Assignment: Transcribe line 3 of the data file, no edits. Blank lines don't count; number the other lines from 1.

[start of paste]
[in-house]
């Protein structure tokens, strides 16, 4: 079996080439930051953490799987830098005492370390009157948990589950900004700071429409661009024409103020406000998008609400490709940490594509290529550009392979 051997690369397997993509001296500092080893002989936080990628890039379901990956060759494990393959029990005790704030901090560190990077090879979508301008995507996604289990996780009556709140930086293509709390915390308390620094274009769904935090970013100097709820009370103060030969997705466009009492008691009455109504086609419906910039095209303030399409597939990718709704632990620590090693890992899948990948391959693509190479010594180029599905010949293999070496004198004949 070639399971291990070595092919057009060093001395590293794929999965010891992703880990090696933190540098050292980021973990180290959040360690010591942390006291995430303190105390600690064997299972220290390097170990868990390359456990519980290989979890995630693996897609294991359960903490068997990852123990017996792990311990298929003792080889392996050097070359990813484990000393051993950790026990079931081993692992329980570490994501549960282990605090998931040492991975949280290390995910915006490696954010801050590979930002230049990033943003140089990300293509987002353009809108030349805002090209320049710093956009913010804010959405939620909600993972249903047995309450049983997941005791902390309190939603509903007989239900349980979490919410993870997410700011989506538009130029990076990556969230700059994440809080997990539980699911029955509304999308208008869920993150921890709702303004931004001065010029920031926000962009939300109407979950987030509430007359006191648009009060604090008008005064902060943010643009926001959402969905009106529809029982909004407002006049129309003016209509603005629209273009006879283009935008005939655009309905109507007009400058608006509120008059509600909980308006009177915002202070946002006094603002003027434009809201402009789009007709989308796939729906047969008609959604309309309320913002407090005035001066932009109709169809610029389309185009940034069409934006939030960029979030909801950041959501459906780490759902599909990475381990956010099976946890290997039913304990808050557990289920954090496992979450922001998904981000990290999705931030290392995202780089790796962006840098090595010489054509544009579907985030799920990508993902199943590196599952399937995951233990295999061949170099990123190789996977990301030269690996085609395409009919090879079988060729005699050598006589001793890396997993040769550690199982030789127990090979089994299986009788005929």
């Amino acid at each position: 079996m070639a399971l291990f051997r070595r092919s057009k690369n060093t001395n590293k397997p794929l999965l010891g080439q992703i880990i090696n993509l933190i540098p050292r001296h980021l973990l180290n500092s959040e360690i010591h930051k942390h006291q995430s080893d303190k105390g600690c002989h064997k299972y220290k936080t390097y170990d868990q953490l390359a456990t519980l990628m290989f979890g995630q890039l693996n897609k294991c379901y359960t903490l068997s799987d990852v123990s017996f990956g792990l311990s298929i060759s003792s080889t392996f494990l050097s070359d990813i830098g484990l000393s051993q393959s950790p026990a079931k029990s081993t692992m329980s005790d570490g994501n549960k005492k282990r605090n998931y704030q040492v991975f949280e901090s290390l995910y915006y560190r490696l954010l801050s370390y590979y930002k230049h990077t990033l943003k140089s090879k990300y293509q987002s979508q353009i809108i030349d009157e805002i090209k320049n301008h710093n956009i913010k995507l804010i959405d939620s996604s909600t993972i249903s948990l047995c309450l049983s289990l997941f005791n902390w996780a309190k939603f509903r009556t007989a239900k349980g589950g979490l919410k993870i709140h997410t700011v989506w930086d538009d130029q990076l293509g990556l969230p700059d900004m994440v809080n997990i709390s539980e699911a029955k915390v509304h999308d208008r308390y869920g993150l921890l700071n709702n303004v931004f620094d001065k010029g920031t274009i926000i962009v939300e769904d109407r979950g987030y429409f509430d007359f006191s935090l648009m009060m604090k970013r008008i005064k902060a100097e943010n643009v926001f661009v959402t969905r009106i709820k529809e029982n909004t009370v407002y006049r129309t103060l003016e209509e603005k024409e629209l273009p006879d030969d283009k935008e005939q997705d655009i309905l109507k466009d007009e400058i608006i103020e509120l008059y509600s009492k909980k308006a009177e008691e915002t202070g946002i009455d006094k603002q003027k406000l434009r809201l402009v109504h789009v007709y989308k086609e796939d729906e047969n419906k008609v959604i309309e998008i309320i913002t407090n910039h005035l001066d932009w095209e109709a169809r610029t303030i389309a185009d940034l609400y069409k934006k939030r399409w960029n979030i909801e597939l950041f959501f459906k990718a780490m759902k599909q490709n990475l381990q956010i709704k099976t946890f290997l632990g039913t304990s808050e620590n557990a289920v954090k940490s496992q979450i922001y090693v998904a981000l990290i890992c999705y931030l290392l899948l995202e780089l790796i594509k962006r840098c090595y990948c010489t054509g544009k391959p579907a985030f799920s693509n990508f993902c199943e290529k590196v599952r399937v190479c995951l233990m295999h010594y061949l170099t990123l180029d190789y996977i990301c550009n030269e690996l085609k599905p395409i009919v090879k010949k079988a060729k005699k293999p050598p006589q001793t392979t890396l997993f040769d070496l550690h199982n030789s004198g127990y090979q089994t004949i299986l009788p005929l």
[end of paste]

């Amino acid at each position: 079996m070639a399971l291990f051997r070595r092919s057009k690369n060093t001395n590293k397997p794929l999965l010891g080439q992703i880990i090696n993509l933190i540098p050292r001296h980021l973990l180290n500092s959040e360690i010591h930051k942390h006291q995430s080893d303190k105390g600690c002989h064997k299972y220290k936080t390097y170990d868990q953490l390359a456990t519980l990628m290989f979890g995630q890039l693996n897609k294991c379901y359960t903490l068997s799987d990852v123990s017996f990956g792990l311990s298929i060759s003792s080889t392996f494990l050097s070359d990813i830098g484990l000393s051993q393959s950790p026990a079931k029990s081993t692992m329980s005790d570490g994501n549960k005492k282990r605090n998931y704030q040492v991975f949280e901090s290390l995910y915006y560190r490696l954010l801050s370390y590979y930002k230049h990077t990033l943003k140089s090879k990300y293509q987002s979508q353009i809108i030349d009157e805002i090209k320049n301008h710093n956009i913010k995507l804010i959405d939620s996604s909600t993972i249903s948990l047995c309450l049983s289990l997941f005791n902390w996780a309190k939603f509903r009556t007989a239900k349980g589950g979490l919410k993870i709140h997410t700011v989506w930086d538009d130029q990076l293509g990556l969230p700059d900004m994440v809080n997990i709390s539980e699911a029955k915390v509304h999308d208008r308390y869920g993150l921890l700071n709702n303004v931004f620094d001065k010029g920031t274009i926000i962009v939300e769904d109407r979950g987030y429409f509430d007359f006191s935090l648009m009060m604090k970013r008008i005064k902060a100097e943010n643009v926001f661009v959402t969905r009106i709820k529809e029982n909004t009370v407002y006049r129309t103060l003016e209509e603005k024409e629209l273009p006879d030969d283009k935008e005939q997705d655009i309905l109507k466009d007009e400058i608006i103020e509120l008059y509600s009492k909980k308006a009177e008691e915002t202070g946002i009455d006094k603002q003027k406000l434009r809201l402009v109504h789009v007709y989308k086609e796939d729906e047969n419906k008609v959604i309309e998008i309320i913002t407090n910039h005035l001066d932009w095209e109709a169809r610029t303030i389309a185009d940034l609400y069409k934006k939030r399409w960029n979030i909801e597939l950041f959501f459906k990718a780490m759902k599909q490709n990475l381990q956010i709704k099976t946890f290997l632990g039913t304990s808050e620590n557990a289920v954090k940490s496992q979450i922001y090693v998904a981000l990290i890992c999705y931030l290392l899948l995202e780089l790796i594509k962006r840098c090595y990948c010489t054509g544009k391959p579907a985030f799920s693509n990508f993902c199943e290529k590196v599952r399937v190479c995951l233990m295999h010594y061949l170099t990123l180029d190789y996977i990301c550009n030269e690996l085609k599905p395409i009919v090879k010949k079988a060729k005699k293999p050598p006589q001793t392979t890396l997993f040769d070496l550690h199982n030789s004198g127990y090979q089994t004949i299986l009788p005929l």